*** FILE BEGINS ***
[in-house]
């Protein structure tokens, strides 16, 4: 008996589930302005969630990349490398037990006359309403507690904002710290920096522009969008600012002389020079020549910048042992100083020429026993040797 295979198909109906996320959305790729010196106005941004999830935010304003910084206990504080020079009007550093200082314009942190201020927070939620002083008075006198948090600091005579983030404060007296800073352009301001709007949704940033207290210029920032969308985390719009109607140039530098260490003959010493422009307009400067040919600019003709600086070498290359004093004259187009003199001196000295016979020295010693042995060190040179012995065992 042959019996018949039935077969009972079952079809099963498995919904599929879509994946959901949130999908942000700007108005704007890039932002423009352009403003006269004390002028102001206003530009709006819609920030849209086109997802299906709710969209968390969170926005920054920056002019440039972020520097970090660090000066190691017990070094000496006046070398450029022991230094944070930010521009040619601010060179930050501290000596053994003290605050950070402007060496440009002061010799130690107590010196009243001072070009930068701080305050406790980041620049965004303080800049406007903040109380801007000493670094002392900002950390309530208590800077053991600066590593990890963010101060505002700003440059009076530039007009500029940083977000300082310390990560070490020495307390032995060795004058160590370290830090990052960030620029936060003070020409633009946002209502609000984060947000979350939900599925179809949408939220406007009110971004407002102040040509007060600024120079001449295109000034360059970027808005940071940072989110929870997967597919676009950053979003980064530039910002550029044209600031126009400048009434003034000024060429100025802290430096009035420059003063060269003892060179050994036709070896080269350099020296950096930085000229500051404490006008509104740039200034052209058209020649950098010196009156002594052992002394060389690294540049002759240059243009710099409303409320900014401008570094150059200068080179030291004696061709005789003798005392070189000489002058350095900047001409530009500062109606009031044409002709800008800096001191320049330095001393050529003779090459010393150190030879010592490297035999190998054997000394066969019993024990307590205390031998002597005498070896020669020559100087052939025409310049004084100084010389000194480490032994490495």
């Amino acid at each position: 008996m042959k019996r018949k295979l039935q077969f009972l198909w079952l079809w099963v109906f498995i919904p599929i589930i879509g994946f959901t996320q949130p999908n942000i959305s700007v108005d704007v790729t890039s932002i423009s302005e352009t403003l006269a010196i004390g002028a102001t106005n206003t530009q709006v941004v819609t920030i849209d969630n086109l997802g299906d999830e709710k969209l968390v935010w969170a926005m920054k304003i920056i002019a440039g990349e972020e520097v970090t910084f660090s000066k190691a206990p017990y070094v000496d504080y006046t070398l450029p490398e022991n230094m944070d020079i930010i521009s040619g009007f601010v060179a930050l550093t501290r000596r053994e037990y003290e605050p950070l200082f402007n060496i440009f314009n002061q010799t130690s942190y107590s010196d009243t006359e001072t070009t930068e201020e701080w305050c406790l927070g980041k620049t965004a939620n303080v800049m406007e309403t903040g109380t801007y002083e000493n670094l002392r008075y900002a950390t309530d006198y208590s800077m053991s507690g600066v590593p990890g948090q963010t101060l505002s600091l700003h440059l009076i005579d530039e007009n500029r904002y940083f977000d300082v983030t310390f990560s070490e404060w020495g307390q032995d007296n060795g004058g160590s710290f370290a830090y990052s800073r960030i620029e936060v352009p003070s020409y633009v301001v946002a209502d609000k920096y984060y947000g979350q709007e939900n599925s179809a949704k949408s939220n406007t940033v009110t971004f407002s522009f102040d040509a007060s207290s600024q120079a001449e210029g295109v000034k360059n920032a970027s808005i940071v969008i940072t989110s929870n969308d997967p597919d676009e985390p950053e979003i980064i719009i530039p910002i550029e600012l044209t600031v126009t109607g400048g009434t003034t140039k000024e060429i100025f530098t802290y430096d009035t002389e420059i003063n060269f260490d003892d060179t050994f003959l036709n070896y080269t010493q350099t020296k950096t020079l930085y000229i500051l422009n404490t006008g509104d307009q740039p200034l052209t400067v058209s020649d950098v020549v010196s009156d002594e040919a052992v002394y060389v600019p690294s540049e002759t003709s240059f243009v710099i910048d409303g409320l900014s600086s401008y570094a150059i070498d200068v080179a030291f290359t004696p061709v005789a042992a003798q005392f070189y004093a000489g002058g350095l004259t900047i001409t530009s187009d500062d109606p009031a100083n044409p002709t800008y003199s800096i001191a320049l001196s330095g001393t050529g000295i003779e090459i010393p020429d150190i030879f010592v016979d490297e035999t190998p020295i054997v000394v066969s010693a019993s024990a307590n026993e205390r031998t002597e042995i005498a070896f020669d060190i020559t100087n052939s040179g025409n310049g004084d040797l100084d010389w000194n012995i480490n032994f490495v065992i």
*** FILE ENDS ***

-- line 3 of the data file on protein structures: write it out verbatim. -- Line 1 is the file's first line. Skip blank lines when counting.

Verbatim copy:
């Amino acid at each position: 008996m042959k019996r018949k295979l039935q077969f009972l198909w079952l079809w099963v109906f498995i919904p599929i589930i879509g994946f959901t996320q949130p999908n942000i959305s700007v108005d704007v790729t890039s932002i423009s302005e352009t403003l006269a010196i004390g002028a102001t106005n206003t530009q709006v941004v819609t920030i849209d969630n086109l997802g299906d999830e709710k969209l968390v935010w969170a926005m920054k304003i920056i002019a440039g990349e972020e520097v970090t910084f660090s000066k190691a206990p017990y070094v000496d504080y006046t070398l450029p490398e022991n230094m944070d020079i930010i521009s040619g009007f601010v060179a930050l550093t501290r000596r053994e037990y003290e605050p950070l200082f402007n060496i440009f314009n002061q010799t130690s942190y107590s010196d009243t006359e001072t070009t930068e201020e701080w305050c406790l927070g980041k620049t965004a939620n303080v800049m406007e309403t903040g109380t801007y002083e000493n670094l002392r008075y900002a950390t309530d006198y208590s800077m053991s507690g600066v590593p990890g948090q963010t101060l505002s600091l700003h440059l009076i005579d530039e007009n500029r904002y940083f977000d300082v983030t310390f990560s070490e404060w020495g307390q032995d007296n060795g004058g160590s710290f370290a830090y990052s800073r960030i620029e936060v352009p003070s020409y633009v301001v946002a209502d609000k920096y984060y947000g979350q709007e939900n599925s179809a949704k949408s939220n406007t940033v009110t971004f407002s522009f102040d040509a007060s207290s600024q120079a001449e210029g295109v000034k360059n920032a970027s808005i940071v969008i940072t989110s929870n969308d997967p597919d676009e985390p950053e979003i980064i719009i530039p910002i550029e600012l044209t600031v126009t109607g400048g009434t003034t140039k000024e060429i100025f530098t802290y430096d009035t002389e420059i003063n060269f260490d003892d060179t050994f003959l036709n070896y080269t010493q350099t020296k950096t020079l930085y000229i500051l422009n404490t006008g509104d307009q740039p200034l052209t400067v058209s020649d950098v020549v010196s009156d002594e040919a052992v002394y060389v600019p690294s540049e002759t003709s240059f243009v710099i910048d409303g409320l900014s600086s401008y570094a150059i070498d200068v080179a030291f290359t004696p061709v005789a042992a003798q005392f070189y004093a000489g002058g350095l004259t900047i001409t530009s187009d500062d109606p009031a100083n044409p002709t800008y003199s800096i001191a320049l001196s330095g001393t050529g000295i003779e090459i010393p020429d150190i030879f010592v016979d490297e035999t190998p020295i054997v000394v066969s010693a019993s024990a307590n026993e205390r031998t002597e042995i005498a070896f020669d060190i020559t100087n052939s040179g025409n310049g004084d040797l100084d010389w000194n012995i480490n032994f490495v065992i």